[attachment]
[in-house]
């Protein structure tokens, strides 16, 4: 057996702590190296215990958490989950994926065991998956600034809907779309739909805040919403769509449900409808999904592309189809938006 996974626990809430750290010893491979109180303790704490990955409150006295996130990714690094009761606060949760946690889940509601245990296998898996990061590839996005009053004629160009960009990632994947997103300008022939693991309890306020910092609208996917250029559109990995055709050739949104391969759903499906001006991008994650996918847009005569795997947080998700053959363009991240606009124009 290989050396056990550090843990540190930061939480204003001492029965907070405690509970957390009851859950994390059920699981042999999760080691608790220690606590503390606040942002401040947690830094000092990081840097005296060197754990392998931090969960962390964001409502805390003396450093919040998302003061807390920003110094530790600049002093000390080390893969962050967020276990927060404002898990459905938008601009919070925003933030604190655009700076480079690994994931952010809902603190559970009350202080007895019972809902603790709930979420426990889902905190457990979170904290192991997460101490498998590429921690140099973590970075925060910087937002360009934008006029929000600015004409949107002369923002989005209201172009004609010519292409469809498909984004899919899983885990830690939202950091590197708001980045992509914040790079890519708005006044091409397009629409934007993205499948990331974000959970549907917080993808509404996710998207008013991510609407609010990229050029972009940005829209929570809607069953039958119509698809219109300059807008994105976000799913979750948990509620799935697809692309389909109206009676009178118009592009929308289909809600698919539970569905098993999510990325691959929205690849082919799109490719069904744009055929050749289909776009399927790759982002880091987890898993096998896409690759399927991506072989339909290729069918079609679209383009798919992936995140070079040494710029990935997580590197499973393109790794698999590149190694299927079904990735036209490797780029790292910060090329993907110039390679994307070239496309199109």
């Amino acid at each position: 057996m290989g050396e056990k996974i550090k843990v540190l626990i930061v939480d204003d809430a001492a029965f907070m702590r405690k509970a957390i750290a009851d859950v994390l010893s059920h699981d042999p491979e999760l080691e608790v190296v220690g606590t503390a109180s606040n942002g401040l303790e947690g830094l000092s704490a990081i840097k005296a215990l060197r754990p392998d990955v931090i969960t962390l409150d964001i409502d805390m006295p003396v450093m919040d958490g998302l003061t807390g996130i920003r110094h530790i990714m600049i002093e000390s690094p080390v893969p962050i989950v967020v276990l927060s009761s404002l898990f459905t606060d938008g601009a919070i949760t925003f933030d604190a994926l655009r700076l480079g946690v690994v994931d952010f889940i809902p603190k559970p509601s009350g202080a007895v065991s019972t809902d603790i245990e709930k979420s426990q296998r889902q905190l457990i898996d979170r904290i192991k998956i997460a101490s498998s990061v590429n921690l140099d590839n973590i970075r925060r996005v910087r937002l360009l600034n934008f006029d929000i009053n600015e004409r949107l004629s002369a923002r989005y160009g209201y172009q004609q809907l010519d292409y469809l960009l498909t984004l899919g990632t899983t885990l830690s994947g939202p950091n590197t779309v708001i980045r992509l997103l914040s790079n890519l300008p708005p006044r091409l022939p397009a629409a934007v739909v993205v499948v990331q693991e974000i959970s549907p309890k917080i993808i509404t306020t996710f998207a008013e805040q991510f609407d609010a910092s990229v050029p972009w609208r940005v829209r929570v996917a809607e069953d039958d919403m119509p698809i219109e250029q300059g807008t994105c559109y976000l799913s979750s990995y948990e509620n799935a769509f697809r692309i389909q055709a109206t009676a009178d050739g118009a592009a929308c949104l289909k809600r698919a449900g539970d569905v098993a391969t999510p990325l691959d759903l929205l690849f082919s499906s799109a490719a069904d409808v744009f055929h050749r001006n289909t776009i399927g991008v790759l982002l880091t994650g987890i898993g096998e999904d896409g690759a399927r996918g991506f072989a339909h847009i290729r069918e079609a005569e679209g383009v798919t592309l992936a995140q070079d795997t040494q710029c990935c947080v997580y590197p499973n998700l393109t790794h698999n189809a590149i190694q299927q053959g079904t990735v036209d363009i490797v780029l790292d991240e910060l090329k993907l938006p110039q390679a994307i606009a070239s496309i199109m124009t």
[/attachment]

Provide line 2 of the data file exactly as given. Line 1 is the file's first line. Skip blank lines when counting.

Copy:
């Protein structure tokens, strides 16, 4: 057996702590190296215990958490989950994926065991998956600034809907779309739909805040919403769509449900409808999904592309189809938006 996974626990809430750290010893491979109180303790704490990955409150006295996130990714690094009761606060949760946690889940509601245990296998898996990061590839996005009053004629160009960009990632994947997103300008022939693991309890306020910092609208996917250029559109990995055709050739949104391969759903499906001006991008994650996918847009005569795997947080998700053959363009991240606009124009 290989050396056990550090843990540190930061939480204003001492029965907070405690509970957390009851859950994390059920699981042999999760080691608790220690606590503390606040942002401040947690830094000092990081840097005296060197754990392998931090969960962390964001409502805390003396450093919040998302003061807390920003110094530790600049002093000390080390893969962050967020276990927060404002898990459905938008601009919070925003933030604190655009700076480079690994994931952010809902603190559970009350202080007895019972809902603790709930979420426990889902905190457990979170904290192991997460101490498998590429921690140099973590970075925060910087937002360009934008006029929000600015004409949107002369923002989005209201172009004609010519292409469809498909984004899919899983885990830690939202950091590197708001980045992509914040790079890519708005006044091409397009629409934007993205499948990331974000959970549907917080993808509404996710998207008013991510609407609010990229050029972009940005829209929570809607069953039958119509698809219109300059807008994105976000799913979750948990509620799935697809692309389909109206009676009178118009592009929308289909809600698919539970569905098993999510990325691959929205690849082919799109490719069904744009055929050749289909776009399927790759982002880091987890898993096998896409690759399927991506072989339909290729069918079609679209383009798919992936995140070079040494710029990935997580590197499973393109790794698999590149190694299927079904990735036209490797780029790292910060090329993907110039390679994307070239496309199109």